Scores of Guyana residents marched for LGBT rights on Saturday in the country’s capital, supported by the Anglican bishop for Guyana and an editorial cartoon for one of the country’s leading newspapers.
The Pride parade was opposed by the Georgetown Ministers’ Fellowship, which had demanded that the government block it. The Guyanan government ignored that demand.
Charles Davidson, the Anglican bishop of Guyana and Suriname, expressed his support in a comment on Facebook:
Just saw a post from one of my clergy about “Georgetown ministers call for banning of LBGT March.”
I disagree with the call to ban and must point out that the LGBT community has the right like all of us to march on the streets of Georgetown with police permission.
WE ARE ALL GOD’S CHILDREN and our rights must be protected.
I am the Bishop of Guyana and I approve this message.
The editorial cartoonist “DRL” satirized conservative religious leaders’ opposition to the march:
Virtually incident-free gay pride parade held in Guyana to demand election promises
Guyana held its first gay pride parade, with the country’s gay rights activists accusing the three-year old government as well as the opposition of breaking their election campaign promises to outlaw discrimination against vulnerable groups.
“We are saying enough of the rhetoric, enough of the promises. It is time to make good on the legislative changes that we heard about from both parties in the 2015 elections and we want to see action and we want action now,” Joel Simpson told reporters. He acknowledged that the gay and lesbian community in Guyana is small but “our rights need to be respected like everybody else’s rights so this is a very, very visible way of demanding our rights.”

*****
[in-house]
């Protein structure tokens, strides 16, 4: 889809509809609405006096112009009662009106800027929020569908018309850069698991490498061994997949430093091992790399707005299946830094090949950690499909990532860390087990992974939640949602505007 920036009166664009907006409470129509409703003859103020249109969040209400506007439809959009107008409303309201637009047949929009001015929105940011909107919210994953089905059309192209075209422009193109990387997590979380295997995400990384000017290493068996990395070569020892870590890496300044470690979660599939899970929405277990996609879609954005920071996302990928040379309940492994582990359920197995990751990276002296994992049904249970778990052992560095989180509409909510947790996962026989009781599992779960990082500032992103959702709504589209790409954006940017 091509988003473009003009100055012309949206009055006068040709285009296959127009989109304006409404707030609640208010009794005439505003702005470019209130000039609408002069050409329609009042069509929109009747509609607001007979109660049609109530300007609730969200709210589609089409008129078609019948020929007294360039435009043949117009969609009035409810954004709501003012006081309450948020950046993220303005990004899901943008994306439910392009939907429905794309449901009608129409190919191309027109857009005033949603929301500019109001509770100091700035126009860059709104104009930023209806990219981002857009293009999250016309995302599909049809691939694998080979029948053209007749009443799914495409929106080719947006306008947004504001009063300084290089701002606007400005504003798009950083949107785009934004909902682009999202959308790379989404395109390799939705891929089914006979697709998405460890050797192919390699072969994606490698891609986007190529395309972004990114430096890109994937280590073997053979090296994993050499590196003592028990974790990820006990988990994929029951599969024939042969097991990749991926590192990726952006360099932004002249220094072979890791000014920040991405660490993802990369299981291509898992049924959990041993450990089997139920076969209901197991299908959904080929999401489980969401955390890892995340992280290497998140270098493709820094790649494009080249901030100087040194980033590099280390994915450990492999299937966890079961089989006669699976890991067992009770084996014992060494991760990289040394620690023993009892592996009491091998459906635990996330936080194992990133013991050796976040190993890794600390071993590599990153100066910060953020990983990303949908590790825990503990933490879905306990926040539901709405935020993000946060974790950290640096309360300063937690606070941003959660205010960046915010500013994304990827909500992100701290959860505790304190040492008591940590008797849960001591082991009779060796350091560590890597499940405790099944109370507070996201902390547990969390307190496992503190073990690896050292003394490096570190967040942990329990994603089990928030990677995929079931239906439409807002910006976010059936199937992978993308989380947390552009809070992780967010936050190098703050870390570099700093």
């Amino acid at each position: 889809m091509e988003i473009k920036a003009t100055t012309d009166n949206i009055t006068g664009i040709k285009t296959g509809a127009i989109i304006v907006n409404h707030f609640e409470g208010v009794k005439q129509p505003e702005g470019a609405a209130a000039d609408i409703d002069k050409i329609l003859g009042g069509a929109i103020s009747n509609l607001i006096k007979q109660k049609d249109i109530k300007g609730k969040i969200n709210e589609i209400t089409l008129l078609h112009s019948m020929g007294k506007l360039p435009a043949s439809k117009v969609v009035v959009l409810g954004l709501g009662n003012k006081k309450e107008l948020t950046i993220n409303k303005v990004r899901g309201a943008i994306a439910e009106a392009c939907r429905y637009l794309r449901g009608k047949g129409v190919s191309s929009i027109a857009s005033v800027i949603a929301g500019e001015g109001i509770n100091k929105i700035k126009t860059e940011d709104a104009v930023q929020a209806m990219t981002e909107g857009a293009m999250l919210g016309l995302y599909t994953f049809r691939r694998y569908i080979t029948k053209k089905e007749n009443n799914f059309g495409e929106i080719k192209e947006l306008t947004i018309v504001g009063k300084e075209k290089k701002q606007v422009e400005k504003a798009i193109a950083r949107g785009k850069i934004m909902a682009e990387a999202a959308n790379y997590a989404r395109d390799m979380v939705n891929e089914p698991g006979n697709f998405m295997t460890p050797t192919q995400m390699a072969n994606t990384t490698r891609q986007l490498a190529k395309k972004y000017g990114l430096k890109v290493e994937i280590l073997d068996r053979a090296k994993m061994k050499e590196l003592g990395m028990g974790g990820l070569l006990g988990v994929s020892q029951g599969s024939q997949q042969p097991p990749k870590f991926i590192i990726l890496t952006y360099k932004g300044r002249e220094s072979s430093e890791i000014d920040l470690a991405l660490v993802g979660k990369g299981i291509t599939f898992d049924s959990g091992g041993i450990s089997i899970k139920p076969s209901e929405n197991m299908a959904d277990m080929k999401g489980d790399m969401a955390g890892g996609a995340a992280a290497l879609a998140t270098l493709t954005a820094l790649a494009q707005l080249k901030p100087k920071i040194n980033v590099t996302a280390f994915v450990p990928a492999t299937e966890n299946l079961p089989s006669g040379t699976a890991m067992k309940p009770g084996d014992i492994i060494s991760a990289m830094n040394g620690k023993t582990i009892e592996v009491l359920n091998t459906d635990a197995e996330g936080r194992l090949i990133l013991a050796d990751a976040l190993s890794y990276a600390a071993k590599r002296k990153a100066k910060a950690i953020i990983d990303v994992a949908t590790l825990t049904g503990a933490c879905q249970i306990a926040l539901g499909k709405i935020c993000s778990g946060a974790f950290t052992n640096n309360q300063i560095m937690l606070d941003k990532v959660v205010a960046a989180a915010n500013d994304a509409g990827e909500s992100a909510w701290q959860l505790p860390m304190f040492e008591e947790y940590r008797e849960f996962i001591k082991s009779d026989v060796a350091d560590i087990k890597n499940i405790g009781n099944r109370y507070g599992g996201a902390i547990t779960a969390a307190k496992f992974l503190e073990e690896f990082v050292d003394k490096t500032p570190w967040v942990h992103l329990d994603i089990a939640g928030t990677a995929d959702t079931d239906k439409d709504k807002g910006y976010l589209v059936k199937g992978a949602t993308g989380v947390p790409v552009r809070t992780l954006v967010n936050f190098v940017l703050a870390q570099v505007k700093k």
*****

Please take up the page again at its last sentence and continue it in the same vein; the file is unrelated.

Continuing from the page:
Several curious onlookers turned out at the starting point and along the route to get a glimpse at the parade by people of all walks of life, races, and ages. There were no major incidents such as sustained verbal exchanges between participants and onlookers.
As the parade passed the Seventh Day Adventist Church located at Church and Oronoque Streets, Queenstown, at least two homosexuals skimpily clad in female attire gyrated and bent backwards towards the church. A number of adults and children, presumably parishioners, who were at the church door and entrance stood expressionless. …
Simpson, who heads the Society Against Sexual Orientation Discrimination (SASOD), said the parade was incident-free. …
In his closing remarks at the end of the parade, Simpson took the opportunity to react to several Christian pastors in Georgetown who had objected to the parade and had called on government to stop it on grounds of illegality. “Under the Constitution of Guyana, every citizen is entitled to fundamental rights and freedoms. Aren’t we all Guyanese here? Aren’t we all entitled to fundamental rights and freedoms — freedom of assembly, freedom of association, freedom of expression, equal protection of the law and every right under the constitution. I don’t know what they are talking about,” he said.
Simpson questioned whether cross-dressing for human rights was an improper purpose, in referring to a High Court ruling that stated that cross-dressing was not illegal unless it was for an improper purpose.
The parade was organised by the Guyana LGBT coalition which includes SASOD, Guyana Trans United and the Guyana Rainbow Foundation.
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- Activists challenge Guyana’s anti-trans stance (March 2017, 76crimes.com)
- Support for LGBT community grows in Guyana (March 2016, 76crimes.com)
- Guyana president takes aim at his nation’s anti-gay law(January 2016, 76crimes.com)
- Nations push Guyana to repeal anti-LGBTI laws (July 2015, 76crimes.com)